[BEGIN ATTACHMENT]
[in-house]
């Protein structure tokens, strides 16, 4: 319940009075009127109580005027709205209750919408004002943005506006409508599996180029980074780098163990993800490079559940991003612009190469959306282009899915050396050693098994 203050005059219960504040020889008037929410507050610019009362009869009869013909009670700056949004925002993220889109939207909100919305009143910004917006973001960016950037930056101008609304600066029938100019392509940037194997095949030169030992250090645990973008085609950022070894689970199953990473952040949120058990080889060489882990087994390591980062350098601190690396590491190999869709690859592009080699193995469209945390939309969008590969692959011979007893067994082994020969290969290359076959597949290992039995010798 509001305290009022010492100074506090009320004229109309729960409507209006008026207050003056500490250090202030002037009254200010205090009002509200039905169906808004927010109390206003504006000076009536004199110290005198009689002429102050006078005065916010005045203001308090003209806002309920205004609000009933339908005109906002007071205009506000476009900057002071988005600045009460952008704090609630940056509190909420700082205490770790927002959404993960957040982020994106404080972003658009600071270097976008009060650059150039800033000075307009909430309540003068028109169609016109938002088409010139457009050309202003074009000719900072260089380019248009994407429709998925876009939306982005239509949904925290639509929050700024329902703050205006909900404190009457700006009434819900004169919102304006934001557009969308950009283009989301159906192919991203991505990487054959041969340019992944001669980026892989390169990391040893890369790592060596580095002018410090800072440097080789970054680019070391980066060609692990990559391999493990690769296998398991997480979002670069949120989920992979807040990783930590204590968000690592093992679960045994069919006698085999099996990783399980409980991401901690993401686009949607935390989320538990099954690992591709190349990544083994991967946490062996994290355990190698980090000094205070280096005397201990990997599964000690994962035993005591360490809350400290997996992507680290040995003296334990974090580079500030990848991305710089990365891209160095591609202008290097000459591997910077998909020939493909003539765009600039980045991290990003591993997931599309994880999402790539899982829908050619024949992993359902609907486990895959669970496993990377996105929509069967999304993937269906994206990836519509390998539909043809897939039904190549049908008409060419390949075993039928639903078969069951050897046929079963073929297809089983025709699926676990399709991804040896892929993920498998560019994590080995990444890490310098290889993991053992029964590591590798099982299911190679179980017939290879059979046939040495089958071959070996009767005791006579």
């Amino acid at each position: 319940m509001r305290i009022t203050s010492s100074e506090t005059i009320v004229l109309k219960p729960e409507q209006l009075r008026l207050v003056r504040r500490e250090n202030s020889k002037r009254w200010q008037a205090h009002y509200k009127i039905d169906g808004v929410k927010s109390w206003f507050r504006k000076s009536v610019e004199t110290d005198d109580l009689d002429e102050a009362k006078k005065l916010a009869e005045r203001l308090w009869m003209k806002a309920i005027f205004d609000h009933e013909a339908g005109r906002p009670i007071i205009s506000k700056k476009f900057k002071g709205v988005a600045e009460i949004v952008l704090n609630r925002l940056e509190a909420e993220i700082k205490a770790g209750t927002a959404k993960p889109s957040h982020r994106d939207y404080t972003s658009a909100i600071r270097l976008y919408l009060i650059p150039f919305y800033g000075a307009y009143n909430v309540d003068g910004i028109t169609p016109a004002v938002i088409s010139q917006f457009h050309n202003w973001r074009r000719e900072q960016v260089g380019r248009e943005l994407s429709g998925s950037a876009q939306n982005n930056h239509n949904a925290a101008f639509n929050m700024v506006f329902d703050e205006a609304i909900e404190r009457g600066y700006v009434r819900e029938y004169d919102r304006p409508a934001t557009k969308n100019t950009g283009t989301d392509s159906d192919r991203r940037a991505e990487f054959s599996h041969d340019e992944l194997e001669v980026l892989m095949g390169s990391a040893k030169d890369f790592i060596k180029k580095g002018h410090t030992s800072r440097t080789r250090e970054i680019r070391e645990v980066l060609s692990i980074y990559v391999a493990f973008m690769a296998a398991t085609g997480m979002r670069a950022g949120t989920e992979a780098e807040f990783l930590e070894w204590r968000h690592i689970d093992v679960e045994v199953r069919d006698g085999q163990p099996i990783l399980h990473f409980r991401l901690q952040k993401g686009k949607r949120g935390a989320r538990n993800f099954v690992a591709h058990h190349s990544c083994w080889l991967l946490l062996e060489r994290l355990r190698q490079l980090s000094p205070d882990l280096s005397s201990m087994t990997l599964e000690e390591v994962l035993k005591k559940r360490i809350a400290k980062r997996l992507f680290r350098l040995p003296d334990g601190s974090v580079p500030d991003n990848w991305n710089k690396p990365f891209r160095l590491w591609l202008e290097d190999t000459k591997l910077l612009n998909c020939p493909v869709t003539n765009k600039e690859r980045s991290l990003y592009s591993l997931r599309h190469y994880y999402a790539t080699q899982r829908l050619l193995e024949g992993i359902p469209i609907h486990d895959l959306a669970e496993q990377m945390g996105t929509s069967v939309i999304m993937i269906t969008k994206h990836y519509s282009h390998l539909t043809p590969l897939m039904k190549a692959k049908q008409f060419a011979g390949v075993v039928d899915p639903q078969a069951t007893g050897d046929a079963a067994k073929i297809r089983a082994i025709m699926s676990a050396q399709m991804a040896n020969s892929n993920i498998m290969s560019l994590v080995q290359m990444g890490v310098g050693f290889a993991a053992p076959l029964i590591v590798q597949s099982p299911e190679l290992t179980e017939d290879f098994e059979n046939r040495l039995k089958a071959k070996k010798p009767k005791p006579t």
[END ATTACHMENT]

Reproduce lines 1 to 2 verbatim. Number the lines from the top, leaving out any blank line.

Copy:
[in-house]
């Protein structure tokens, strides 16, 4: 319940009075009127109580005027709205209750919408004002943005506006409508599996180029980074780098163990993800490079559940991003612009190469959306282009899915050396050693098994 203050005059219960504040020889008037929410507050610019009362009869009869013909009670700056949004925002993220889109939207909100919305009143910004917006973001960016950037930056101008609304600066029938100019392509940037194997095949030169030992250090645990973008085609950022070894689970199953990473952040949120058990080889060489882990087994390591980062350098601190690396590491190999869709690859592009080699193995469209945390939309969008590969692959011979007893067994082994020969290969290359076959597949290992039995010798 509001305290009022010492100074506090009320004229109309729960409507209006008026207050003056500490250090202030002037009254200010205090009002509200039905169906808004927010109390206003504006000076009536004199110290005198009689002429102050006078005065916010005045203001308090003209806002309920205004609000009933339908005109906002007071205009506000476009900057002071988005600045009460952008704090609630940056509190909420700082205490770790927002959404993960957040982020994106404080972003658009600071270097976008009060650059150039800033000075307009909430309540003068028109169609016109938002088409010139457009050309202003074009000719900072260089380019248009994407429709998925876009939306982005239509949904925290639509929050700024329902703050205006909900404190009457700006009434819900004169919102304006934001557009969308950009283009989301159906192919991203991505990487054959041969340019992944001669980026892989390169990391040893890369790592060596580095002018410090800072440097080789970054680019070391980066060609692990990559391999493990690769296998398991997480979002670069949120989920992979807040990783930590204590968000690592093992679960045994069919006698085999099996990783399980409980991401901690993401686009949607935390989320538990099954690992591709190349990544083994991967946490062996994290355990190698980090000094205070280096005397201990990997599964000690994962035993005591360490809350400290997996992507680290040995003296334990974090580079500030990848991305710089990365891209160095591609202008290097000459591997910077998909020939493909003539765009600039980045991290990003591993997931599309994880999402790539899982829908050619024949992993359902609907486990895959669970496993990377996105929509069967999304993937269906994206990836519509390998539909043809897939039904190549049908008409060419390949075993039928639903078969069951050897046929079963073929297809089983025709699926676990399709991804040896892929993920498998560019994590080995990444890490310098290889993991053992029964590591590798099982299911190679179980017939290879059979046939040495089958071959070996009767005791006579």